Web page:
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Broadening genetic diversity in canola (Brassica napus) germplasm using the B. oleracea var. alboglabra C-genome

  • Author / Creator
    Bennett, Rick A
  • Genetic diversity in spring canola (Brassica napus L., AACC genome, 2n=38) cultivars is narrow. Limited effort has been made to utilize genetic diversity from the diploid species B. oleracea (CC genome, 2n=18), apparently due to the difficulty of producing B. napus × B. oleracea hybrids as well as lack of canola quality traits in seeds of this species. This Ph.D. research investigates the potential of genetic diversity of the C-genome of B. oleracea for the improvement of spring oilseed B. napus. Inbred lines were developed from F1 and BC1 plants of canola B. napus × B. oleracea var. alboglabra interspecific crosses through pedigree breeding. These populations were assessed for seed quality, effectiveness of selection based on morphological traits, genetic diversity using simple sequence repeat (SSR) markers, and ploidy levels using flow cytometry and cytological analysis of meiotic chromosomes. Heterotic potential of the F8 lines were evaluated, and compared with two populations derived from winter × spring and spring × spring B. napus crosses. In addition, an early flowering F5 line was used to generate a doubled haploid population for phenotypic and genetic analysis of the early flowering allele(s) of B. oleracea introgressed into B. napus. Erucic acid content in the B. napus × B. oleracea interspecific plants depended on genotype at the C-genome locus (C+C+, C+C0, C0C0) as well as dosage effect of the zero-erucic allele from B. napus A-genome; and F2 segregation deviated significantly from the 3:1 ratio based on disomic segregation of C-genome erucic acid alleles. Low glucosinolate plants were achieved from a relatively small segregating population, due to simpler segregation of high and low glucosinolate alleles in C-genome only. Surprisingly, all inbred lines resulting from self-pollination of F2 and BC1 plants stabilized to B. napus type – none were found to have B. oleracea ploidy. On a population basis, hybrid yield of the inbred lines of B. napus × B. oleracea and winter × spring crosses did not deviate significantly from the tester parent Hi-Q; however, a number of lines displayed significant mid- and high-parent heterosis. No correlation was found between genetic distance of the inbred lines from Hi-Q and mid- or high-parent heterosis for seed yield. Two publicly available SSR markers, sR10417 and Ol13-G05, previously mapped to the B. napus chromosome N12, were found to be associated with the early flowering allele of B. oleracea introgressed into B. napus. In addition, two SSR markers, SSR-617 and SSR-129, were strongly associated with a QTL for high glucosinolate content originating from the C-genome of B. oleracea, presumably residing on the B. napus chromosome N19. The findings from this Ph.D. research project suggested that it is feasible to introgress genetic diversity from the C-genome of B. oleracea into a canola quality and euploid B. napus background; and this diversity has great potential for improving yields of hybrid canola, as well as introducing alleles for improvement of specific traits such as earliness of flowering.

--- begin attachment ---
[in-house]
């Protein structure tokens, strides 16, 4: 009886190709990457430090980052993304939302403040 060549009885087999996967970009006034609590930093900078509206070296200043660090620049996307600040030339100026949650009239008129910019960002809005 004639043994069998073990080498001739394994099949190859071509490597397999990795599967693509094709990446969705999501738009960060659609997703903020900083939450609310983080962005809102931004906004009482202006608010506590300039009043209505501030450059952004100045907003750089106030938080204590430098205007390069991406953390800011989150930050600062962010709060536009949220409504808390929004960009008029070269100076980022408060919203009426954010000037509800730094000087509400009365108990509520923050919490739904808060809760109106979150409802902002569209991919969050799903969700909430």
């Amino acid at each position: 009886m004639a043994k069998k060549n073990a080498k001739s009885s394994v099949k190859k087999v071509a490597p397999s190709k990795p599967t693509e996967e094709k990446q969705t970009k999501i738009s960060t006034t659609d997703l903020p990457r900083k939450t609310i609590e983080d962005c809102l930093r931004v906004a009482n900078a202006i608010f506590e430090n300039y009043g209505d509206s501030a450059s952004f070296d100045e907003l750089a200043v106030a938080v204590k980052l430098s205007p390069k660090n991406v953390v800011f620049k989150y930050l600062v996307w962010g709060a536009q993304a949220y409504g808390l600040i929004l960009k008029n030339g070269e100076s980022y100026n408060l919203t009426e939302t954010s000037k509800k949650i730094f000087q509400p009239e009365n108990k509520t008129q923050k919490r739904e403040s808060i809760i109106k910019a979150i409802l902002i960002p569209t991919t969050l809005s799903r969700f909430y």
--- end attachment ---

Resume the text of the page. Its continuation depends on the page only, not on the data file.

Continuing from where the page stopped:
• Subjects / Keywords
  • Graduation date
    2012-09
  • Type of Item
    Thesis
  • Degree
    Doctor of Philosophy
  • DOI
    https://doi.org/10.7939/R3K64B217
  • License
    This thesis is made available by the University of Alberta Libraries with permission of the copyright owner solely for non-commercial purposes. This thesis, or any portion thereof, may not otherwise be copied or reproduced without the written consent of the copyright owner, except to the extent permitted by Canadian copyright law.
  • Language
    English
  • Institution
    University of Alberta
  • Degree level
    Doctoral
  • Department
    • Department of Agricultural, Food, and Nutritional Science
  • Specialization
    • Plant Science
  • Supervisor / co-supervisor and their department(s)
    • Rahman, Habibur (Agricultural, Food, and Nutritional Science)
  • Examining committee members and their departments
    • Yeh, Francis (Renewable Resources)
    • Rahman, Habibur (Agricultural, Food, and Nutritional Science)
    • Yang, Rong-Cai (Agricultural, Food, and Nutritional Science)
    • McVetty, Peter (University of Manitoba, Department of Plant Science)
    • Spaner, Dean (Agricultural, Food, and Nutritional Science)